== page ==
Q: I am a 53-year-old African American heterosexual male who is active. I love to play golf, work out, travel and have sex. My libido has not changed since I was in my 20s. If I could, I would have sex daily. One problem: I am having a hard time finding a woman who shares that same interest. She does not have to want sex daily; however, she must share my desires and interest in fitness, golf, traveling, sex, and other activities.


I prefer dating women who are African American. Lately, it is becoming more apparent that I may have to venture out and date women of other nationalities because of the slim pickings among African American women who share my interests.  Are there any dating sites for people over 40 who have similar interests? Is there anything that you can suggest which may assist me with this endeavor?


A: Thanks for your question. You sound like a great person with a strong libido and a very good sense of what makes you happy. Of course you can find someone over 40 who shares your interests in sex, golf, being fit, and having sex—but as you can imagine, the more "must haves" there are on your list, the longer it could take you to find someone.


You may need to date quite a bit to find the right person. So the wider the scope of that search (by race, age, ethnicity, geography, profession, or other criteria), the easier it might be to find your true love.


For most people 40-plus, dating online offers the largest number of eligible people. And the good news for you: People 45 and older are the fastest-growing age group on the dating sites. There are a few websites just for older people, but there are many boomers on every site.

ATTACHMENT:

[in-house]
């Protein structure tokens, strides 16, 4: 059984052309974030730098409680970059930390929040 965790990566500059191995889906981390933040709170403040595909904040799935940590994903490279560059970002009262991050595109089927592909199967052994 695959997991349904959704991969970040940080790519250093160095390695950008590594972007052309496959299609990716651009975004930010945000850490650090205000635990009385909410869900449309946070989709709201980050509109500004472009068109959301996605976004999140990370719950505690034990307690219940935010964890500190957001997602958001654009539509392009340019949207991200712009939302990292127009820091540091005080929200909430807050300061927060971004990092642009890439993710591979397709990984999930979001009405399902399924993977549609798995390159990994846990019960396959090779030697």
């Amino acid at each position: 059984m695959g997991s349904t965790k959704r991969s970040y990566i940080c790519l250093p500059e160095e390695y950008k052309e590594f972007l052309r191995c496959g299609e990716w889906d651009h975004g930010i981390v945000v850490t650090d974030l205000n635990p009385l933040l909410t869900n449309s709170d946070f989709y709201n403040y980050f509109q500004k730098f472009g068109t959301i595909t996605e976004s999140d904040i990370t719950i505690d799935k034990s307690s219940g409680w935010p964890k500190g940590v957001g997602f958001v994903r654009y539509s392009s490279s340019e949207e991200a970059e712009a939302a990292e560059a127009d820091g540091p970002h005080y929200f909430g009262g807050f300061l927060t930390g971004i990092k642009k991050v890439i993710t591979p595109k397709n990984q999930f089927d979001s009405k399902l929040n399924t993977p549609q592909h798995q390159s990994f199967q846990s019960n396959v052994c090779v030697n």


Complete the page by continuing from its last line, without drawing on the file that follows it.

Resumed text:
Some websites might get you closer to your goal than others, however. For example, there are sites just for African Americans, there are sites just for single golfers, single people who like to work out, and single people who love to travel! I kid you not: If you type in "dating," "fit singles," "travel singles," or whatever, you will find boutique sites that cover at least one of your requirements in a mate.


You do have to be careful about selecting on libido, though. The dating sites that are all about sex are unlikely to help you reach women who are interested in a relationship. And on the general sites (,, Yahoo Personals,, and the like) women are suspicious of men who make a big deal about sexual appetite. I think you could say in your essay that you have a healthy libido and you want a life partner who also shares your values about the importance of sex and sensuality in a committed relationship. That would help you meet the women who like sex but don't want a man who's only interested in a wild time and has no desire to create a relationship.